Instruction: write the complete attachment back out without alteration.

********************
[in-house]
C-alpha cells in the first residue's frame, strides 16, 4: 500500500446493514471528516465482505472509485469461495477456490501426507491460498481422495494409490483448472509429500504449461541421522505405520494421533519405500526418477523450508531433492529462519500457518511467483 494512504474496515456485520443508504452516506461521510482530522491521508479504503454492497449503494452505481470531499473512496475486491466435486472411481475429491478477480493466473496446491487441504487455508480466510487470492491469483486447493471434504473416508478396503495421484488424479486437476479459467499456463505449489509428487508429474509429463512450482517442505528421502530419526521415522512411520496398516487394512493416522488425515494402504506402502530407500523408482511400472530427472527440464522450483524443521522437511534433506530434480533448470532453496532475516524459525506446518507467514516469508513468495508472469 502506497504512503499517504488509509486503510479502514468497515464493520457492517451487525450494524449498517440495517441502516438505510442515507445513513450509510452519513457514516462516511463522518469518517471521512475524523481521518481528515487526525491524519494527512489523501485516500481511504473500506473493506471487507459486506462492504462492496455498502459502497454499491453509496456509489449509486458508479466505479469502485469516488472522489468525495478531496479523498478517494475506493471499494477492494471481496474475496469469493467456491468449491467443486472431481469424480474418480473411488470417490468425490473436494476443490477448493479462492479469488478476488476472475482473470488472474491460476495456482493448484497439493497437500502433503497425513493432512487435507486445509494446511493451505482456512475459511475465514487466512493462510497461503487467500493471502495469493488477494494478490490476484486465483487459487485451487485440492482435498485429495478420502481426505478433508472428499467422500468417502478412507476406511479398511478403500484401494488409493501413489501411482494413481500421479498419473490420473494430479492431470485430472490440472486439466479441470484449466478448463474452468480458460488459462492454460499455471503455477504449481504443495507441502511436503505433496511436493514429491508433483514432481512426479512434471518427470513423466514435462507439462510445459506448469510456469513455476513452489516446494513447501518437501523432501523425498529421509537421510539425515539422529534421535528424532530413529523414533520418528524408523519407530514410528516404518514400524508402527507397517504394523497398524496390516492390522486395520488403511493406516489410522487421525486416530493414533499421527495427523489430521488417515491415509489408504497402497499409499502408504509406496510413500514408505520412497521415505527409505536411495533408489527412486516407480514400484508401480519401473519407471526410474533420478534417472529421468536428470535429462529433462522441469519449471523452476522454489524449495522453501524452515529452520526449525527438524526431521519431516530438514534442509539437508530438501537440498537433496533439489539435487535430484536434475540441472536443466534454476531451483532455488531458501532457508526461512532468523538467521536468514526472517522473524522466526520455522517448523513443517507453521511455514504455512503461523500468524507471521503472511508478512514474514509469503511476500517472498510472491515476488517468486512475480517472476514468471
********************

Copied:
[in-house]
C-alpha cells in the first residue's frame, strides 16, 4: 500500500446493514471528516465482505472509485469461495477456490501426507491460498481422495494409490483448472509429500504449461541421522505405520494421533519405500526418477523450508531433492529462519500457518511467483 494512504474496515456485520443508504452516506461521510482530522491521508479504503454492497449503494452505481470531499473512496475486491466435486472411481475429491478477480493466473496446491487441504487455508480466510487470492491469483486447493471434504473416508478396503495421484488424479486437476479459467499456463505449489509428487508429474509429463512450482517442505528421502530419526521415522512411520496398516487394512493416522488425515494402504506402502530407500523408482511400472530427472527440464522450483524443521522437511534433506530434480533448470532453496532475516524459525506446518507467514516469508513468495508472469 502506497504512503499517504488509509486503510479502514468497515464493520457492517451487525450494524449498517440495517441502516438505510442515507445513513450509510452519513457514516462516511463522518469518517471521512475524523481521518481528515487526525491524519494527512489523501485516500481511504473500506473493506471487507459486506462492504462492496455498502459502497454499491453509496456509489449509486458508479466505479469502485469516488472522489468525495478531496479523498478517494475506493471499494477492494471481496474475496469469493467456491468449491467443486472431481469424480474418480473411488470417490468425490473436494476443490477448493479462492479469488478476488476472475482473470488472474491460476495456482493448484497439493497437500502433503497425513493432512487435507486445509494446511493451505482456512475459511475465514487466512493462510497461503487467500493471502495469493488477494494478490490476484486465483487459487485451487485440492482435498485429495478420502481426505478433508472428499467422500468417502478412507476406511479398511478403500484401494488409493501413489501411482494413481500421479498419473490420473494430479492431470485430472490440472486439466479441470484449466478448463474452468480458460488459462492454460499455471503455477504449481504443495507441502511436503505433496511436493514429491508433483514432481512426479512434471518427470513423466514435462507439462510445459506448469510456469513455476513452489516446494513447501518437501523432501523425498529421509537421510539425515539422529534421535528424532530413529523414533520418528524408523519407530514410528516404518514400524508402527507397517504394523497398524496390516492390522486395520488403511493406516489410522487421525486416530493414533499421527495427523489430521488417515491415509489408504497402497499409499502408504509406496510413500514408505520412497521415505527409505536411495533408489527412486516407480514400484508401480519401473519407471526410474533420478534417472529421468536428470535429462529433462522441469519449471523452476522454489524449495522453501524452515529452520526449525527438524526431521519431516530438514534442509539437508530438501537440498537433496533439489539435487535430484536434475540441472536443466534454476531451483532455488531458501532457508526461512532468523538467521536468514526472517522473524522466526520455522517448523513443517507453521511455514504455512503461523500468524507471521503472511508478512514474514509469503511476500517472498510472491515476488517468486512475480517472476514468471